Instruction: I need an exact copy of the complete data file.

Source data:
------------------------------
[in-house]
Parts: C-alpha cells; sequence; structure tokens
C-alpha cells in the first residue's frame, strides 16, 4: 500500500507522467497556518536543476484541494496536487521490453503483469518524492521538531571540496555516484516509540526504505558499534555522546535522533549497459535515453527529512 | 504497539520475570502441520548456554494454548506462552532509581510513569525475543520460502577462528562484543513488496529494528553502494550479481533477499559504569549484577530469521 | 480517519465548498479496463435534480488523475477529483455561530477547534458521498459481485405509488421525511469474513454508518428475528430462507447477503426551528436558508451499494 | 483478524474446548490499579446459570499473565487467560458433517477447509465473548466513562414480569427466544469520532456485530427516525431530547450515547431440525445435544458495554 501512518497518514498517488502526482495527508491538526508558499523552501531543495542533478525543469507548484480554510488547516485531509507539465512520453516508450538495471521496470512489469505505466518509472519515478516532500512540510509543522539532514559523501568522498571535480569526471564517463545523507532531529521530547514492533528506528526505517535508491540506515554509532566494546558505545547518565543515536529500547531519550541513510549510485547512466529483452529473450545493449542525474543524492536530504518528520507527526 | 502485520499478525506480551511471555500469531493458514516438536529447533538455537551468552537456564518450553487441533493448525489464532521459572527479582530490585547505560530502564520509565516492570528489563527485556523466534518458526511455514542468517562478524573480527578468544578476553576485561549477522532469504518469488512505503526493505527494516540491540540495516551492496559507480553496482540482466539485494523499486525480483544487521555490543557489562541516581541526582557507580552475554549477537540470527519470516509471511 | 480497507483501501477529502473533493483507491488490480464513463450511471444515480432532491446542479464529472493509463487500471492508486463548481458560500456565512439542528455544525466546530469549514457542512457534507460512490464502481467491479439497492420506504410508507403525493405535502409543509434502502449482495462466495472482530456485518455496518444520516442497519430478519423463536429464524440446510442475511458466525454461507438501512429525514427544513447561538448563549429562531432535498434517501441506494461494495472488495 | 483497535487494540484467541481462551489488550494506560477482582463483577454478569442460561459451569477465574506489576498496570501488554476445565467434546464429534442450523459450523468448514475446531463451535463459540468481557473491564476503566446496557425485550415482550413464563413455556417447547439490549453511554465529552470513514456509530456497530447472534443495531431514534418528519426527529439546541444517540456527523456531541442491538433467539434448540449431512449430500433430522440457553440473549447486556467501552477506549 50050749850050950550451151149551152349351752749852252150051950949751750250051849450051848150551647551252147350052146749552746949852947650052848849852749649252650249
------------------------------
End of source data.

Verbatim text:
[in-house]
Parts: C-alpha cells; sequence; structure tokens
C-alpha cells in the first residue's frame, strides 16, 4: 500500500507522467497556518536543476484541494496536487521490453503483469518524492521538531571540496555516484516509540526504505558499534555522546535522533549497459535515453527529512 | 504497539520475570502441520548456554494454548506462552532509581510513569525475543520460502577462528562484543513488496529494528553502494550479481533477499559504569549484577530469521 | 480517519465548498479496463435534480488523475477529483455561530477547534458521498459481485405509488421525511469474513454508518428475528430462507447477503426551528436558508451499494 | 483478524474446548490499579446459570499473565487467560458433517477447509465473548466513562414480569427466544469520532456485530427516525431530547450515547431440525445435544458495554 501512518497518514498517488502526482495527508491538526508558499523552501531543495542533478525543469507548484480554510488547516485531509507539465512520453516508450538495471521496470512489469505505466518509472519515478516532500512540510509543522539532514559523501568522498571535480569526471564517463545523507532531529521530547514492533528506528526505517535508491540506515554509532566494546558505545547518565543515536529500547531519550541513510549510485547512466529483452529473450545493449542525474543524492536530504518528520507527526 | 502485520499478525506480551511471555500469531493458514516438536529447533538455537551468552537456564518450553487441533493448525489464532521459572527479582530490585547505560530502564520509565516492570528489563527485556523466534518458526511455514542468517562478524573480527578468544578476553576485561549477522532469504518469488512505503526493505527494516540491540540495516551492496559507480553496482540482466539485494523499486525480483544487521555490543557489562541516581541526582557507580552475554549477537540470527519470516509471511 | 480497507483501501477529502473533493483507491488490480464513463450511471444515480432532491446542479464529472493509463487500471492508486463548481458560500456565512439542528455544525466546530469549514457542512457534507460512490464502481467491479439497492420506504410508507403525493405535502409543509434502502449482495462466495472482530456485518455496518444520516442497519430478519423463536429464524440446510442475511458466525454461507438501512429525514427544513447561538448563549429562531432535498434517501441506494461494495472488495 | 483497535487494540484467541481462551489488550494506560477482582463483577454478569442460561459451569477465574506489576498496570501488554476445565467434546464429534442450523459450523468448514475446531463451535463459540468481557473491564476503566446496557425485550415482550413464563413455556417447547439490549453511554465529552470513514456509530456497530447472534443495531431514534418528519426527529439546541444517540456527523456531541442491538433467539434448540449431512449430500433430522440457553440473549447486556467501552477506549 50050749850050950550451151149551152349351752749852252150051950949751750250051849450051848150551647551252147350052146749552746949852947650052848849852749649252650249